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The Favor Chpt. 8
He had figured last night that since his meeting with Phoenix wasn't until two, he might as well allow himself to sleep in. Sleeping in for him meant about nine o'clock, no matter what time he had gone to sleep.
Miles rubbed his eyes, sitting up in bed. The morning sunlight leaked through the bedroom curtains, warming the bed sheets. On the nightstand beside the bed, the alarm clock blinked 9:07. Slipping out of the sheets, Miles quickly made his bed and went into the kitchen, turning on the stove for morning tea.
Guess what today is, Miles, he thought darkly, pouring water into a kettle. Today is the day you have to walk into the pathetically named coffee shop to see the pathetic Phoenix Wright. Miles paused, then admitted moodily. Not pathetic. Perhaps... Shaking his head, he opened the cabinet above the stove and picked out a package of tea. He took out a cup, slick and white, and set it to the right of the stove. Miles left the kettle, coming to sit on the love seat. He sat there f
You Can Help Me Just Once"Miles!"
"Help me." Franziska ordered, pushing a piece of paper towards him as he stepped into the kitchen doorway.
"Franziska, I'm busy." He puffed, turning around to head back to the von Karma study down the hall.
"Miles get back over here!" She snapped, knocking a fist against the dining table.
"What?" Miles snapped back, arms folded across his chest. He hung lightly on the door frame, his forehead crinkled in annoyance.
"I," she proclaimed cooly, "would like some help." Franziska held up a finger, her elbow resting on the wooden table. She wagged it at Miles as he came over to her.
"I thought you didn't need help from anyone." He retaliated, standing beside her and leaning on a pushed in chair. Looking up at him, she bit her lip in displeasure.
"Is it possible you could explain this to me?" She muttered darkly, holding the piece of paper up to him.
It was a thick cut paper, not bending under his grip. A paragraph, the third on the sheet, had brackets on either sid
The Favor Chpt. 7
He had sat there, unmoving, for at least three hours. The only sound in the house for those three or more hours was the low hum of the television and Miles's slow, gentle breathing. When he finally sat up, he was through about half of the book and had read the Care section.
Late afternoon sun shone through the living room window, the thick curtains drawn back with a rope. The soft, white carpet in front of it glowed a bright yellow. Now, Miles sat at the small table beside the window, tea cup in hand. The Labrador book was on the table top, closed. He quietly looked over at the clock on the wall, listening to its hollow ticking. It read five o'clock. Standing up, he pushed in his chair and walked down the short hall to the kitchen. It was about time to make dinner. He decided upon a quick meal, wanting to continue reading, and opened his pantry doors to grab a small container of instant noodles. As he rattled around in a cabinet, he heard the buzz of his phone. He stood up, setting his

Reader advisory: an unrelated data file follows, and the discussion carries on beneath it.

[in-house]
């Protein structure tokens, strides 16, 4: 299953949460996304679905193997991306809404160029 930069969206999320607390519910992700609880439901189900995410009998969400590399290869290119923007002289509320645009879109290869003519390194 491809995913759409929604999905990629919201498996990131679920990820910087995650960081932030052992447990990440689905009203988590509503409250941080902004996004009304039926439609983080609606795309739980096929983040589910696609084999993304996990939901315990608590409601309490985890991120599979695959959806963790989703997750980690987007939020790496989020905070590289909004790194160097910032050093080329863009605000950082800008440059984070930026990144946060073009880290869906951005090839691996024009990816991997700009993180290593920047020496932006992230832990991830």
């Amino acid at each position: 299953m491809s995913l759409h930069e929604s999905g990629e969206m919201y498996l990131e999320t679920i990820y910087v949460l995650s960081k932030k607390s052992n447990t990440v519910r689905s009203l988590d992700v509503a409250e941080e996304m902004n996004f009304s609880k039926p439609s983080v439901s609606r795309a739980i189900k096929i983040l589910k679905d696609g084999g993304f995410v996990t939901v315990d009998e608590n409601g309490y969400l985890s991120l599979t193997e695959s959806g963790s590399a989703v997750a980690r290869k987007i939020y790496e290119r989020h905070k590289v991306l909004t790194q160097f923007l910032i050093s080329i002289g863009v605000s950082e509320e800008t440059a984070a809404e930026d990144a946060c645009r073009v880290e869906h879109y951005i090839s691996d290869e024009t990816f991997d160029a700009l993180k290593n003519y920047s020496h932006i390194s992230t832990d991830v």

The Favor Chpt. 6
The sidewalk traffic had practically doubled. It was lunch time in Los Angeles and everyone was either taking a lunch break at one of the many restaurants or just returning to one. People stepped in and out of the store doors to his left and the traffic on the street to his right was packed with cars, virtually blocking his view of the store windows across the street.
Why did the questions Ms. Audum ask annoy him so? But then again, he thought, why shouldn't they? He thought about this as he walked back to his condo, book in hand. It was, he concluded halfheartedly, because of the favor being owed to Phoenix. Yes, that was it. Phoenix, the rookie lawyer that has always won his trials against him... Miles clamped his jaw shut, clenching and unclenching his free hand. Well, that was the reason that he wasn't enjoying this favor.
He was still thinking about this when the higher floors of the condominium came into view. Darkly pushing the thought to the back of his mind, he widened his str
Volpi.You will find that the story you tell
is very rarely your own. In Lucca,
even the smallest pebbles
breathe in the warm sunlight.
Knotted stones and cobbled roads
beat out a paper-dry heartbeat heat
my city breathes in and out,
inhales sparrow air.
It's writing a story.
You are the pen.
You will find that in Lucca
the daisy chains forge fire
in side streets and back alleys.
Teenagers intertwine. Tell me,
odd flower, are you still closed?
Here we are colored wax;
the heat of the city melts us.
We run into each other, rhapsody
of pigments. Operas are our specialties.
Open up; feel the reds.
If not, try and see them. There is a place
of deep knife marks, a street
long as midnight
you may learn something there.
Valentina's voice glimmers like red wine.
You may enjoy intoxications. Still,
know alcohol has no story
and will swallow your own.
Find the sign with the wolf on it.
You'll know the place. Epiphanies ring true as church-bells.
Lucca still guides the wanderers
to well sp
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